The Gujarat high court is likely to pronounce its verdict on a set of appeals challenging convictions and acquittals by a Special Investigation Team court in the 2002 Godhra train burning case on Monday, more than two years after the completion of hearings on the matter. Out of 31 convicts, 11 are awarded death penalty and rest 20 are given sentenced to life imprisonment. It directed the State to pay Rs 10 lakh to the families of the 59 victims, mostly kar sevaks, killed in the incident.
At least 59 people had lost their lives when the S-6 coach of Sabarmati Express was torched at the Godhra Railway Station on February 27, 2002. The High Court today has refused to change that verdict.
Hurricane Nate hours away from landfall
States of emergency were declared in Louisiana , Mississippi and Alabama, as well as 29 Florida counties, ahead of the storm. Hurricane Nate is also slated to drop three to six inches of rain with 10 inches possible in some locations.
The 11 convicts that had been sentenced to deaths are Abdul Razzak Kurkur, Ismail Suleja, Jabbir Benyamin Behra, Ramzani Binyamin Behra, Mehboob Hassan alias Latiko, Siraj Bala, Irfan Kalandar, Irfan Patadia, Hassan Lalu, Mehboob Chanda and Salim Zarda. Most of the people burnt in the attack were "kar sevaks", which triggered communal riots in Gujarat.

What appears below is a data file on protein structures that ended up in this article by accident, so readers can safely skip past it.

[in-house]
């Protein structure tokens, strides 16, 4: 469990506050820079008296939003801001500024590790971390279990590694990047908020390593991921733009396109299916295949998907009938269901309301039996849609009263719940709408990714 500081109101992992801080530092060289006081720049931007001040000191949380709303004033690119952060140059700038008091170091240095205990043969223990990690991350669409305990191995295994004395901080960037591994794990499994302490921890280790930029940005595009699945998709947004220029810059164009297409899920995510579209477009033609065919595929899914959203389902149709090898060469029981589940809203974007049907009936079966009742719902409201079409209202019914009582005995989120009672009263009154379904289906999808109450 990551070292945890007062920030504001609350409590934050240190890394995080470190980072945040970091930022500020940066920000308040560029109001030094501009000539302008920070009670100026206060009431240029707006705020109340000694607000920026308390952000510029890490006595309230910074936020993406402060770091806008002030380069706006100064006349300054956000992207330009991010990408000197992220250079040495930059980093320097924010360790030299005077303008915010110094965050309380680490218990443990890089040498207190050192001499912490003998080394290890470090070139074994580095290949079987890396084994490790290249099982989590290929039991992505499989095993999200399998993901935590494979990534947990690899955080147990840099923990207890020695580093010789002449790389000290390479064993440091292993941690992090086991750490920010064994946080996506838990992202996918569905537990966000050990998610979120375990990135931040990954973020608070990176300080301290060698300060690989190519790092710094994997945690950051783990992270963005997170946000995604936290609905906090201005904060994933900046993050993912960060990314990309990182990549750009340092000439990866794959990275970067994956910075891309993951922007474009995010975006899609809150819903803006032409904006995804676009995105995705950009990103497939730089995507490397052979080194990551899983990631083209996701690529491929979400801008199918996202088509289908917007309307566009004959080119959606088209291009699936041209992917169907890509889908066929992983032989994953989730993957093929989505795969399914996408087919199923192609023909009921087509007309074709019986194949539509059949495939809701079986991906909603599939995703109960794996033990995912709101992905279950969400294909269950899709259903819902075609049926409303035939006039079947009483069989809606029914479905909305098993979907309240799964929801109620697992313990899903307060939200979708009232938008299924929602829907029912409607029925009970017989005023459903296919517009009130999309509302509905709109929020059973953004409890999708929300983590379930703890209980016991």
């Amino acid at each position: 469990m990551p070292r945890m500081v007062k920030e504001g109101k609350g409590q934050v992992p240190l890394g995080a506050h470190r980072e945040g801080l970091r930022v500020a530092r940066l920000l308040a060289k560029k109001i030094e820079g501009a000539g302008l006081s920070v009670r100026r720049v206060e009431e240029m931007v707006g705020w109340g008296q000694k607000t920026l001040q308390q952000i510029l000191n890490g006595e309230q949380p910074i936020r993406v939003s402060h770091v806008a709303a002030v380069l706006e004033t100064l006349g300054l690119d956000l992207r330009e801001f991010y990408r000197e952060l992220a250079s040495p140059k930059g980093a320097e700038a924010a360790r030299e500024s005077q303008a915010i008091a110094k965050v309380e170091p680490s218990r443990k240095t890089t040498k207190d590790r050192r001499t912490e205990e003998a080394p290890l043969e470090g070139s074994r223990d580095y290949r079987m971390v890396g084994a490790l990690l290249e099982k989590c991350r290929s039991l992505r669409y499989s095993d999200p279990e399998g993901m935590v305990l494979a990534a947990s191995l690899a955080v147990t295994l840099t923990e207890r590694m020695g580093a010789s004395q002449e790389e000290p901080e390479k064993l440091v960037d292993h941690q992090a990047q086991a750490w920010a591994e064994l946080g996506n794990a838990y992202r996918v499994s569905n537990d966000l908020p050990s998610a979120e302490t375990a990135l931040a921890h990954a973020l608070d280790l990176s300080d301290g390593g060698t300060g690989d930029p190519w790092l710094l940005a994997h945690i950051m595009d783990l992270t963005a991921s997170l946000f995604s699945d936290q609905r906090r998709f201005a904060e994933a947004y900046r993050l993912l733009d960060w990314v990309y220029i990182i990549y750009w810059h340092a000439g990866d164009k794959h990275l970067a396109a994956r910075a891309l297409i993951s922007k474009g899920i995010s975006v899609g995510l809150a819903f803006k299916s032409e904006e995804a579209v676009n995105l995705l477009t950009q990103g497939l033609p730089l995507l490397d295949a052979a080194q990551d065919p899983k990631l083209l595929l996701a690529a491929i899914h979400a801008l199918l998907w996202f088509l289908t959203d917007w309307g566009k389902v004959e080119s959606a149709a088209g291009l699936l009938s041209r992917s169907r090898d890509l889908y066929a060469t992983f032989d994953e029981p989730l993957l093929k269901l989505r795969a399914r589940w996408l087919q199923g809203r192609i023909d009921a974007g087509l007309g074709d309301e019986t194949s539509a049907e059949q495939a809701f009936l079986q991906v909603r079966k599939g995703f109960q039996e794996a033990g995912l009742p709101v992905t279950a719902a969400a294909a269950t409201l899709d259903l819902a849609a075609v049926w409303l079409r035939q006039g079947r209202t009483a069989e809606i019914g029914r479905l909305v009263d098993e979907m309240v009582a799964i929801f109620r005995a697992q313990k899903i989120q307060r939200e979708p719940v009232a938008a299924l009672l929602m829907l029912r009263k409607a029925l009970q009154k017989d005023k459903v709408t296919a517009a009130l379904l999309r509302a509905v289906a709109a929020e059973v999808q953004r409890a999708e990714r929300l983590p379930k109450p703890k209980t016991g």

Twenty other convicts will remain sentenced to life in jail, the high court court ruled. The Commission said it was set on fire. Those acquitted included prime accused Maulana Umarji, the then president of Godhra municipality Mohammad Hussain Kalota, Mohammad Ansari and Nanumiya Chaudhary of Gangapur, Uttar Pradesh. The accused were convicted under the murder and conspiracy provisions of Sections 302 and 120B of the IPC respectively and some sections of the Railway Act and Police Act.
Unarmed Security Guard Found Vegas Shooter
Now, his option would have been try to do it himself. "It was the security guard", Lombardo said during a news conference. Campos and all of our officers are recognized for what they do every day, which is protect people", Telegraph reported .
A commission appointed by the central government, whose appointment was later held to be unconstitutional, stated that the fire had been an accident.
Protesters: Columbus Day a celebration of genocide
The first Columbus Day celebration recorded in the United States happened in NY in 1792 to honor Italian American heritage. A statue of Columbus was defaced in New York City's Central Park in September with the words "hate will not be tolerated".